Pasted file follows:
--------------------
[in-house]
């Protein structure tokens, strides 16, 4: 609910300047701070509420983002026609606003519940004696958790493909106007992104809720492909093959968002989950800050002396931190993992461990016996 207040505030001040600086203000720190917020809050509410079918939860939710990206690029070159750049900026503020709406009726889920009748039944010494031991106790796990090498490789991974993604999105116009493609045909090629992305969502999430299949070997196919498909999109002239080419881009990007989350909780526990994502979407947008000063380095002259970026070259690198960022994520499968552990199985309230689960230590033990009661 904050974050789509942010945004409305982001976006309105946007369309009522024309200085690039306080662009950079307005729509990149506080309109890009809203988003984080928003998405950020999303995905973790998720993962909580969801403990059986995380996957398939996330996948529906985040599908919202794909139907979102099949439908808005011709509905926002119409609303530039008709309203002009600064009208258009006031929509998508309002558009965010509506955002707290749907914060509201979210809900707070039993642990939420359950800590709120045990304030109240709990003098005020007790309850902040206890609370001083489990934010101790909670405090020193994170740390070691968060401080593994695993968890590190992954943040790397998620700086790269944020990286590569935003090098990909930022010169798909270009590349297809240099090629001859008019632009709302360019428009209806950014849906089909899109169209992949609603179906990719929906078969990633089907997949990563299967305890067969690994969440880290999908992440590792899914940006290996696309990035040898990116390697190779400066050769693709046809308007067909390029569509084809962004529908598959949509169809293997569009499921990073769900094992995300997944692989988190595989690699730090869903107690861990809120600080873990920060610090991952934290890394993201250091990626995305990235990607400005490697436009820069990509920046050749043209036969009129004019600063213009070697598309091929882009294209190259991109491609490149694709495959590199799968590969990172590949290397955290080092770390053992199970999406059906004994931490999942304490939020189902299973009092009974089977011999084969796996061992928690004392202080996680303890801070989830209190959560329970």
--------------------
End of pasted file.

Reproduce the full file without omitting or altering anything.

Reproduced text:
[in-house]
């Protein structure tokens, strides 16, 4: 609910300047701070509420983002026609606003519940004696958790493909106007992104809720492909093959968002989950800050002396931190993992461990016996 207040505030001040600086203000720190917020809050509410079918939860939710990206690029070159750049900026503020709406009726889920009748039944010494031991106790796990090498490789991974993604999105116009493609045909090629992305969502999430299949070997196919498909999109002239080419881009990007989350909780526990994502979407947008000063380095002259970026070259690198960022994520499968552990199985309230689960230590033990009661 904050974050789509942010945004409305982001976006309105946007369309009522024309200085690039306080662009950079307005729509990149506080309109890009809203988003984080928003998405950020999303995905973790998720993962909580969801403990059986995380996957398939996330996948529906985040599908919202794909139907979102099949439908808005011709509905926002119409609303530039008709309203002009600064009208258009006031929509998508309002558009965010509506955002707290749907914060509201979210809900707070039993642990939420359950800590709120045990304030109240709990003098005020007790309850902040206890609370001083489990934010101790909670405090020193994170740390070691968060401080593994695993968890590190992954943040790397998620700086790269944020990286590569935003090098990909930022010169798909270009590349297809240099090629001859008019632009709302360019428009209806950014849906089909899109169209992949609603179906990719929906078969990633089907997949990563299967305890067969690994969440880290999908992440590792899914940006290996696309990035040898990116390697190779400066050769693709046809308007067909390029569509084809962004529908598959949509169809293997569009499921990073769900094992995300997944692989988190595989690699730090869903107690861990809120600080873990920060610090991952934290890394993201250091990626995305990235990607400005490697436009820069990509920046050749043209036969009129004019600063213009070697598309091929882009294209190259991109491609490149694709495959590199799968590969990172590949290397955290080092770390053992199970999406059906004994931490999942304490939020189902299973009092009974089977011999084969796996061992928690004392202080996680303890801070989830209190959560329970």